I tried it and it was fun. It had issues though. Originally you got to pick the upgrade. You'd play three of these guys at different levels and then stare at the options. Oh man. So painful with less-frequent Dominion players. So I changed it to, we shuffle the piles, there's no choice. If you had to take the top one and put yours back on the bottom, it was kind of clumsy resolving it. If you put yours back on top, you would have slow decisions again, based on the order you upgraded guys. The upgrade thing was cool but the cards themselves were not too exciting. You would build this deck where they were a lot of your village/+buy/+cards, they did it all, and you would never know what your cards did and it would slow down games. It had seemed so cool, but was it really worth preserving?

I decided to make it a fixed four cards. You could learn them much faster; they could be more exciting although they still couldn't be too wordy, since the upgrading part took space. It still seemed like a cool thing, so I did two sequences: one is just a hero getting better, while the other tells a little story. They took up a lot of space in the set so I didn't make a third. The new version was way better, all problems solved, hooray. I picked names for the cards first, then picked abilities to go with the names, then polished them and in some cases replaced them as we tested them.

Page got the +1 Card / +1 Action of the initial Peasant; Peasant complements it with +$1 +1 Buy. It was +$2 at first (no buy) but that was cwazy. Soldier briefly was a mix of Militia and Ghost Ship; then Soldier and Warrior handed out the -1 Card and -$1 tokens respectively. Later on I had two other attacks using those and decided it would be more fun if these cards did something else. So Soldier is a Militia variant with variable money and Warrior is a Knight variant with variable attack depth.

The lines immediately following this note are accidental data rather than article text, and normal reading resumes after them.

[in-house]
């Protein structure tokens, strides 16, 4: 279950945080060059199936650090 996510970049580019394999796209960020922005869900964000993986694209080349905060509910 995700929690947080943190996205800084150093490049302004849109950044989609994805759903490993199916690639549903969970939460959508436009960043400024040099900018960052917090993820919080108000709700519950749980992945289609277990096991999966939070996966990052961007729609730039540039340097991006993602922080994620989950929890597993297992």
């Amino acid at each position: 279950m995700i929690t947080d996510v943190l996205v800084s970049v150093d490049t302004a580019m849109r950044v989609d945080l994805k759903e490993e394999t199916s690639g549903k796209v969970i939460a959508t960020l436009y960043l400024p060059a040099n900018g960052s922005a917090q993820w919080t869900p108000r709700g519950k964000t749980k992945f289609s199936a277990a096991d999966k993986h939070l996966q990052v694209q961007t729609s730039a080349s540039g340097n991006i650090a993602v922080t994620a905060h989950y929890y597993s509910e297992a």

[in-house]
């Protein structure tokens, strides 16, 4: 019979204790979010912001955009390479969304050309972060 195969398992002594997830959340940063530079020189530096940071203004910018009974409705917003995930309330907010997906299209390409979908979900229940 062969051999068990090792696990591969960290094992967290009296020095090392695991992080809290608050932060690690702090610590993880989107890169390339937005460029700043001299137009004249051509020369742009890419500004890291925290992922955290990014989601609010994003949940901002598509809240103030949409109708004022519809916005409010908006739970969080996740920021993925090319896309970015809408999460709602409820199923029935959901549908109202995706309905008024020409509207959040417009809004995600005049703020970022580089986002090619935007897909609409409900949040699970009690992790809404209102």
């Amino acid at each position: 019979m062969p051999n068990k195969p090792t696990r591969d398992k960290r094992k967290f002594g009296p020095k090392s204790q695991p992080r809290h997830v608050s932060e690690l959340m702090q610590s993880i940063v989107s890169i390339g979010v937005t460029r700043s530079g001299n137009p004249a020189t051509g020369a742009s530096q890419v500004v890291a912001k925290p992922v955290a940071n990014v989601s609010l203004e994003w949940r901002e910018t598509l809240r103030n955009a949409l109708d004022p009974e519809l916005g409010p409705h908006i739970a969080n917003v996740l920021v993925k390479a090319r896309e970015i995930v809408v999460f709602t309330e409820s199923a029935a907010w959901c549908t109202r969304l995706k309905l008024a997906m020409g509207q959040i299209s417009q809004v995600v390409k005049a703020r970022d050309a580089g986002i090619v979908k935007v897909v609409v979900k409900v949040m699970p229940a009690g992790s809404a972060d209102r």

Fugitive was an old old card, from the 2nd expansion before it split into Seaside and Hinterlands, that didn't exist previously because it was too strong at $4. Disciple for a while was another old old card that wouldn't fit a particular cost without a bonus or penalty or something, "+1 Action, look at top 4, take one discard the rest." But later I had Raze and was messing with possible ways to make it harder to get to Teacher, and didn't have the room for that ability on Disciple and didn't want it as much anymore. So I tried something else, then put on the Throne Room plus gain, an old concept I'd never gotten around to trying. That was great, so when I got the space for the old ability back I didn't switch back.